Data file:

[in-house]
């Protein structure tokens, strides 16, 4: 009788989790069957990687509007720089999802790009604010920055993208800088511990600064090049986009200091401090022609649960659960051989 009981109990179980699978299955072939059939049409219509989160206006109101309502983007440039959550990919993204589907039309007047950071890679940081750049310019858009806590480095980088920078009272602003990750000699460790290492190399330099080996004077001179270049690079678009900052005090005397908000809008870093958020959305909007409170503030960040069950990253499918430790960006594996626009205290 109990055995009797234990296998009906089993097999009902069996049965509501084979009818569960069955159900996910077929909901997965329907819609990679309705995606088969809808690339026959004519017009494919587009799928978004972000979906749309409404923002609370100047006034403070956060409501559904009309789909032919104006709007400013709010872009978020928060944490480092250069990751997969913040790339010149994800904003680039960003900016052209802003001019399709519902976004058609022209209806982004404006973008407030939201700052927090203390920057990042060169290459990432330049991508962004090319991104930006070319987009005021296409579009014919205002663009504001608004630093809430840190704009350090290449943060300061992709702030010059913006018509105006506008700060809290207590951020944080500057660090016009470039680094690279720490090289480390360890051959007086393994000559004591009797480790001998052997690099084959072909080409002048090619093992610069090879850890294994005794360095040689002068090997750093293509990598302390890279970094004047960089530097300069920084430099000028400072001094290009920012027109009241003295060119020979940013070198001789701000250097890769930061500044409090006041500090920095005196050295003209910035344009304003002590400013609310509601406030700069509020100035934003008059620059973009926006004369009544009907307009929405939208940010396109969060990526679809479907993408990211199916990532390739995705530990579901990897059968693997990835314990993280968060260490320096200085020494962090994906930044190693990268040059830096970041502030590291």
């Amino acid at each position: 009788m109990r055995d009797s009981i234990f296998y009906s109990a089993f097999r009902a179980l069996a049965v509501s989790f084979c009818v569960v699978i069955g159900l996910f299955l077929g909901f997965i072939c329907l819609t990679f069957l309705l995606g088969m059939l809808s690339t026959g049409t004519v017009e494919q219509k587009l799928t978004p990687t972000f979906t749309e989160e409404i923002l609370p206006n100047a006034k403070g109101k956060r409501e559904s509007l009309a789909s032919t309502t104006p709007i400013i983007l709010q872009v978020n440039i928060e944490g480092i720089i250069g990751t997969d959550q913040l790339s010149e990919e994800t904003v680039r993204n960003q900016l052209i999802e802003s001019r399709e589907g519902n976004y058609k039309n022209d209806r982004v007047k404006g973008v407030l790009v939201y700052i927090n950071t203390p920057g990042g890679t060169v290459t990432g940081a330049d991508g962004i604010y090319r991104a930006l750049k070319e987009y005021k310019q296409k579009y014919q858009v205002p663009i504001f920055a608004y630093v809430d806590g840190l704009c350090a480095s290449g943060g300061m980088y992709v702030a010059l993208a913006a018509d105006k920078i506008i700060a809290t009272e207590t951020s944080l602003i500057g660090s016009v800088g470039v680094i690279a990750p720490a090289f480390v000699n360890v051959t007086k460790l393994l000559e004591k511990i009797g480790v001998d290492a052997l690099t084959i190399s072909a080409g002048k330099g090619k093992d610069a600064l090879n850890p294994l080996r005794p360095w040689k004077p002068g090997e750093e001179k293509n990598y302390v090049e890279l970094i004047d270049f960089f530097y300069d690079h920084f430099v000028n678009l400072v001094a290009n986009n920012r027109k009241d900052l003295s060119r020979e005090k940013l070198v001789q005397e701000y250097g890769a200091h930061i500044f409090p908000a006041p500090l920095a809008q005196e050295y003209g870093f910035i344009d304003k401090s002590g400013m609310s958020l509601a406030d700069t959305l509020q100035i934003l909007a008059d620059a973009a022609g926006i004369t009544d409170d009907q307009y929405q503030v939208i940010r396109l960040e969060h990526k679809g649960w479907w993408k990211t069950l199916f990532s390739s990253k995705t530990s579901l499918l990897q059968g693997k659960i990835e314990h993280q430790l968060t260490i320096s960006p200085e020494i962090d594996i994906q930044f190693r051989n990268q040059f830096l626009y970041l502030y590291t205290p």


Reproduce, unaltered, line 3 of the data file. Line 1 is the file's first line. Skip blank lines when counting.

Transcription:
């Amino acid at each position: 009788m109990r055995d009797s009981i234990f296998y009906s109990a089993f097999r009902a179980l069996a049965v509501s989790f084979c009818v569960v699978i069955g159900l996910f299955l077929g909901f997965i072939c329907l819609t990679f069957l309705l995606g088969m059939l809808s690339t026959g049409t004519v017009e494919q219509k587009l799928t978004p990687t972000f979906t749309e989160e409404i923002l609370p206006n100047a006034k403070g109101k956060r409501e559904s509007l009309a789909s032919t309502t104006p709007i400013i983007l709010q872009v978020n440039i928060e944490g480092i720089i250069g990751t997969d959550q913040l790339s010149e990919e994800t904003v680039r993204n960003q900016l052209i999802e802003s001019r399709e589907g519902n976004y058609k039309n022209d209806r982004v007047k404006g973008v407030l790009v939201y700052i927090n950071t203390p920057g990042g890679t060169v290459t990432g940081a330049d991508g962004i604010y090319r991104a930006l750049k070319e987009y005021k310019q296409k579009y014919q858009v205002p663009i504001f920055a608004y630093v809430d806590g840190l704009c350090a480095s290449g943060g300061m980088y992709v702030a010059l993208a913006a018509d105006k920078i506008i700060a809290t009272e207590t951020s944080l602003i500057g660090s016009v800088g470039v680094i690279a990750p720490a090289f480390v000699n360890v051959t007086k460790l393994l000559e004591k511990i009797g480790v001998d290492a052997l690099t084959i190399s072909a080409g002048k330099g090619k093992d610069a600064l090879n850890p294994l080996r005794p360095w040689k004077p002068g090997e750093e001179k293509n990598y302390v090049e890279l970094i004047d270049f960089f530097y300069d690079h920084f430099v000028n678009l400072v001094a290009n986009n920012r027109k009241d900052l003295s060119r020979e005090k940013l070198v001789q005397e701000y250097g890769a200091h930061i500044f409090p908000a006041p500090l920095a809008q005196e050295y003209g870093f910035i344009d304003k401090s002590g400013m609310s958020l509601a406030d700069t959305l509020q100035i934003l909007a008059d620059a973009a022609g926006i004369t009544d409170d009907q307009y929405q503030v939208i940010r396109l960040e969060h990526k679809g649960w479907w993408k990211t069950l199916f990532s390739s990253k995705t530990s579901l499918l990897q059968g693997k659960i990835e314990h993280q430790l968060t260490i320096s960006p200085e020494i962090d594996i994906q930044f190693r051989n990268q040059f830096l626009y970041l502030y590291t205290p």